Malpractice Consult

September 5, 2003

Stretching the statute of limitations

 

Malpractice Consult

By Lee J. Johnson, JD

Stretching the statute of limitations

•  The statute of limitations protects defendants from "stale" claims.

• The clock may not start ticking until a patient discovers negligence.

• Plaintiffs' attorneys often wait until the last moment to file a lawsuit.

Q: Two years ago, another doctor diagnosed a lung tumor in one of my patients and sent him to have the tumor surgically removed. The patient was angry that I hadn't diagnosed the tumor earlier, and he switched to a different physician. A year ago, a lawyer requested his records, but I haven't heard anything since then. As far as I can tell, the patient has remained in remission. The statute of limitations on malpractice claims in my state is three years. When does the "statute clock" start ticking? What's my liability if the tumor recurs and the patient then dies of this cancer?

A: In general, the laws require a patient to file suit within two or three years after the alleged negligence. The purpose of the statute of limitations is to encourage prompt civil action and to deter "stale" claims when it's likely that records may be lost or discarded, witnesses have moved away, and memories have faded.

But there are exceptions to the general rule. The clock may not start until after a patient discovers—or should have discovered—that the injury was caused by negligence, even if the incident itself occurred many years before. Also, minors usually have until the age of majority plus the two or three years to file suit.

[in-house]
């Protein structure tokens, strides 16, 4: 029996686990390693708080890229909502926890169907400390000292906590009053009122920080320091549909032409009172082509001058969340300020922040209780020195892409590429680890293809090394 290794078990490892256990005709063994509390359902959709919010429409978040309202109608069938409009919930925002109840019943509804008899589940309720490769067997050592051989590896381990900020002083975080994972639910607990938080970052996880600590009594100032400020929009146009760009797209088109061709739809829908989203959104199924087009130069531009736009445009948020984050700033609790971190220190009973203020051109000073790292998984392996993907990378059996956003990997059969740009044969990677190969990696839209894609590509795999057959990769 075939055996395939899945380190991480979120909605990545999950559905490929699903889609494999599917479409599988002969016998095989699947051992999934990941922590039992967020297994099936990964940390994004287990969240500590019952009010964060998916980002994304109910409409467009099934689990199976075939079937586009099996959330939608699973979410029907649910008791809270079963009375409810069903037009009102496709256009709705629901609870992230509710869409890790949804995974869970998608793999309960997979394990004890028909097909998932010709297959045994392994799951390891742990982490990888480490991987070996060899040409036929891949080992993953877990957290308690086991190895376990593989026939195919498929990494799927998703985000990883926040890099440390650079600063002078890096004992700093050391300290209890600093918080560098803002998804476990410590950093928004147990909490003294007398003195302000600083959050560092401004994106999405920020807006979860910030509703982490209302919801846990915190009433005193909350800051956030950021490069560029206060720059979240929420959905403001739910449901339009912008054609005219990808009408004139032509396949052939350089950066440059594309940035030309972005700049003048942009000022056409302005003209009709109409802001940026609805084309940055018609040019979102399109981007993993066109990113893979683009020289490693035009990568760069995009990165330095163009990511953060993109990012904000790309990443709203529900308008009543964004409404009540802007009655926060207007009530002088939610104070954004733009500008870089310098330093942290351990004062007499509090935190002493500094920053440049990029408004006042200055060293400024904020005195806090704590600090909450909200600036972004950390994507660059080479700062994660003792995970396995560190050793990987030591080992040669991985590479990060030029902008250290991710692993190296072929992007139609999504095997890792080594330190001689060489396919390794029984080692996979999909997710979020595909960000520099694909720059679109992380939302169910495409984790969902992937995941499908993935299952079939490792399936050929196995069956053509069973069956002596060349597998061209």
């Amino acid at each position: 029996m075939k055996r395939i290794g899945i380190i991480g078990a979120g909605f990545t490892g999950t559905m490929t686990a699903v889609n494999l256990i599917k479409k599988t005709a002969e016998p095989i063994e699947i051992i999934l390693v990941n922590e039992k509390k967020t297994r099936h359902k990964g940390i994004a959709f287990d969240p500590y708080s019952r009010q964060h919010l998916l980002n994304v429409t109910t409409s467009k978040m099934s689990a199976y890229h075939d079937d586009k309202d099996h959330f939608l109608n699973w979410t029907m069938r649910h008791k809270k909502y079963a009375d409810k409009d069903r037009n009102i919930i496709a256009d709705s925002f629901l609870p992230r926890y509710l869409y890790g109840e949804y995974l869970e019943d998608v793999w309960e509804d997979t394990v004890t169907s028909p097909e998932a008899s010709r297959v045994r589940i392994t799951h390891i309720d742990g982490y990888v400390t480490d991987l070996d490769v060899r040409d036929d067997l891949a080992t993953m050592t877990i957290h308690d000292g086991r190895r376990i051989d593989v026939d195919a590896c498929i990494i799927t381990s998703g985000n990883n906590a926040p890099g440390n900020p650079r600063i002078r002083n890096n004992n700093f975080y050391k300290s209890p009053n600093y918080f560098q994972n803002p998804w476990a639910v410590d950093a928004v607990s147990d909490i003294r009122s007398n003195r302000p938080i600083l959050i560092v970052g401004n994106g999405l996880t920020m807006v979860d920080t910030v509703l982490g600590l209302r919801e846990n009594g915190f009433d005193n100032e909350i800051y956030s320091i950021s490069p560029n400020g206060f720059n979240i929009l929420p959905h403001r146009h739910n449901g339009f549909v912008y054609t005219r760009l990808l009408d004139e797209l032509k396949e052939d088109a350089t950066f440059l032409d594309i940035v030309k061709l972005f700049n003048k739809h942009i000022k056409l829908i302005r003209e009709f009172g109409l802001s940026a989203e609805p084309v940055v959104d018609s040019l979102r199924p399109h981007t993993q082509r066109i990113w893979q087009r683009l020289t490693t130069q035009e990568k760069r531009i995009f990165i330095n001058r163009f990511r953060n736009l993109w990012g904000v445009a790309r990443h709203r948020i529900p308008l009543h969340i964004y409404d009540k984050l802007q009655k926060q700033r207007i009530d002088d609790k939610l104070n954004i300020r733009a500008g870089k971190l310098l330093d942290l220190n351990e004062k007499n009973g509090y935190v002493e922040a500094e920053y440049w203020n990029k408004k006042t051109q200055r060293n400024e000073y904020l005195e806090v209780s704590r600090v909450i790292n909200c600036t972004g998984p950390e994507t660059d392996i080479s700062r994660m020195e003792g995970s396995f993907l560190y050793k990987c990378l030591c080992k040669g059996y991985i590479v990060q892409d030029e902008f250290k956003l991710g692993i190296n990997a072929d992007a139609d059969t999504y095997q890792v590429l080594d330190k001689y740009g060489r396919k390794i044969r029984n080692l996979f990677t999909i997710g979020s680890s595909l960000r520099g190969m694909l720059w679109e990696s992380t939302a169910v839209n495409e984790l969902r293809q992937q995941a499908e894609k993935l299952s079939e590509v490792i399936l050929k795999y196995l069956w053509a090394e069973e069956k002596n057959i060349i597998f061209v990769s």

In most malpractice cases, the statute starts "ticking" on the last date of treatment for the condition in question. But if the condition is never diagnosed or treated, it's a bit trickier. In your case, it would appear that the statute started when the other doctor made the diagnosis two years ago.

Plaintiffs' attorneys often wait until the last moment to file a lawsuit while they collect evidence and obtain expert reviews. So you still have a year to wait.

While you may have been "wrong" in failing to diagnose the cancer sooner, you may not have committed malpractice. Unless you misread a test, one defense could be that the cancer was fast-growing and couldn't yet be detected at the time you treated the patient. Experts can be called upon to testify about the rate of growth and the likelihood of symptomatology and detection at that point in time.

The next line of defense would be "reasonableness." In malpractice cases, you don't have to be 100 percent right, but you must show that you were reasonable. If your diagnosis comports with that of the reasonable physician in your specialty at the time of your treatment two years ago, then you have a viable defense.

Also, the plaintiff must demonstrate that there are damages. If the patient is in remission, then the damages are probably negligible.

But if the patient's condition has deteriorated, then he must prove proximate cause—meaning that there is a clear connection between your failure to diagnose and the damages. Perhaps the patient's condition would be the same whether or not you had made the earlier diagnosis. In that case, the plaintiff may not be able to show that your alleged negligence caused the actual damages.

If the patient dies, you could be named in a lawsuit even years after you saw him. In most states, a doctor can be taken to court if the alleged negligence diminishes a patient's odds of recovery. It's up to a jury to decide whether a doctor's failure to diagnose reduced the chances of survival or successful treatment. The statute of limitations for wrongful death starts to run at the death.

 

 



Lee Johnson. Malpractice Consult: Stretching the statute of limitations.

Medical Economics

Sep. 5, 2003;80:82.